It is a claim that is solidified by the fact that when Maredudd Thomas faces unbeaten fighters who are more adventurous, he has more success with the finish inside the distance. He told me, “When I have come up against unbeaten fighters during my career so far, I’ve managed to stop them, so obviously it shows that when they come forward, that’s when I can land the power shots.
“I’ve got more rounds in this fight, so hopefully I can catch him. The more rounds I can catch him, then who knows?”
“I’m not looking for a knockout, it is all about the win in boxing and if the knockout comes, it will be an added bonus.”
Despite being driven and determined, Thomas won’t misplace it with recklessness and insists that it will be a measured performance. “The last thing I want to do is just go out there and try to take his head off straight away.
“It is obviously both of our first time fighting beyond 6 rounds as well so that will be another factor.”
If the recent British and Southern Area title fights that have been served up are an accurate boxing barometer in terms of the entertainment and excitement we can expect to come, then we can all rub our hands expectantly.
The fight between Thomas and Bolton man Iqbal-on a card which also features Jono Carroll against Maxi Hughes, Sean McComb against Siar Ozgul and Craig MacIntyre against Darren Surtees-could turn out to be a closely contested affair and may well go the distance and the role of the corners can not be underplayed, particularly given that (as viewers can pay testament to) fighters can clearly hear instructions bawled out without the interference of a boisterous crowd. Thomas is aware that the experience of a man like Gary Lockett could prove pivotal. “Because Gary has been there and done it himself as a boxer, he is well-aware of exactly what I should be doing.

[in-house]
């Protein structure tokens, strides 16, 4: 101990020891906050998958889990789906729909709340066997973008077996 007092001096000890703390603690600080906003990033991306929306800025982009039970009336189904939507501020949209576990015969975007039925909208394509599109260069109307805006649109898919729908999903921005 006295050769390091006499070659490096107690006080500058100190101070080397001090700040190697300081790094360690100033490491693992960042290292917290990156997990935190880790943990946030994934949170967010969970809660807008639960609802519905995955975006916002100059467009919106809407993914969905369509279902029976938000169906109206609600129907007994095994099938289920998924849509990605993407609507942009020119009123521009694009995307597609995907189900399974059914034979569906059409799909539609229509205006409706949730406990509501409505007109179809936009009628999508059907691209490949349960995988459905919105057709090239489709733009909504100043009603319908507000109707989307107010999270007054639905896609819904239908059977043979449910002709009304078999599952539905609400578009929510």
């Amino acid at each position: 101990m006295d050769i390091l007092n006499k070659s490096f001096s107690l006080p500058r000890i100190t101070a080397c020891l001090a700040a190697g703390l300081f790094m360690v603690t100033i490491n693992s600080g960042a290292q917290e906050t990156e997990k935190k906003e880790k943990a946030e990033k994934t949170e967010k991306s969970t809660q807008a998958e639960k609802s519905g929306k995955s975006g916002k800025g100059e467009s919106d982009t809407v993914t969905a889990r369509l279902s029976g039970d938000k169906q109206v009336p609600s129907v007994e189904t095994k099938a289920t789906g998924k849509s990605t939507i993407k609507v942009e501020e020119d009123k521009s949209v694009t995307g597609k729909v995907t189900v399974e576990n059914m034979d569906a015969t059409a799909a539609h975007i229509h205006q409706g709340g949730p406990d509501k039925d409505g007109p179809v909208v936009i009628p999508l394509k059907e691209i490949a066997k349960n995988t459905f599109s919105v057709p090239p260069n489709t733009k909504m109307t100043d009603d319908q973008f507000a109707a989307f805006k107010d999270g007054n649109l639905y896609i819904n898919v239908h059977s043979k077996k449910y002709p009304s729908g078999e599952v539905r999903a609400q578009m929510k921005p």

“Knowing you have someone like that in your corner is a big bonus.”
If the fight does go the distance, and despite the fact Thomas is considered a big welterweight, conditioning should not be of any concern for the unbeaten 24-year-old. He also made clear that his preparation and relentless work in the gym is not a one-off addition for this bout, it is how he lives his life and has done for a long time.
“I’m making weight comfortably to be fair; I have no reason to move up in weight at the moment.
“I started when I was about 9 or 10, I have just stayed at the gym the whole time like, a couple of weeks is the most time I’ve had out of the gym.
“Growing up, my dad never really let me have a day off training, whenever my mates were going out he would come and pick me up and take me to the gym, obviously it was all worth it looking back now.”
Wales has a rich history of producing successful champions of the sport and arguably has given us two of British boxing’s finest ever in Jimmy Wilde and Joe Calzaghe, not to mention the myriad of other talents such as Maccarinelli, Robinson, Cleverly, Rees and Selby.
With a selection of current Welsh boxers also currently flying the flag both domestically and on the world scene too in the shape of Liam Williams, Joe Cordina and sparring partner Chris Jenkins (who holds the British and Commonwealth welterweight titles), Thomas hopes to join those aforementioned names and esteemed company by forging his own way in a talent laden division.
The first huge step of the challenge that awaits him will be taken in front of the ESPN cameras on August 12th.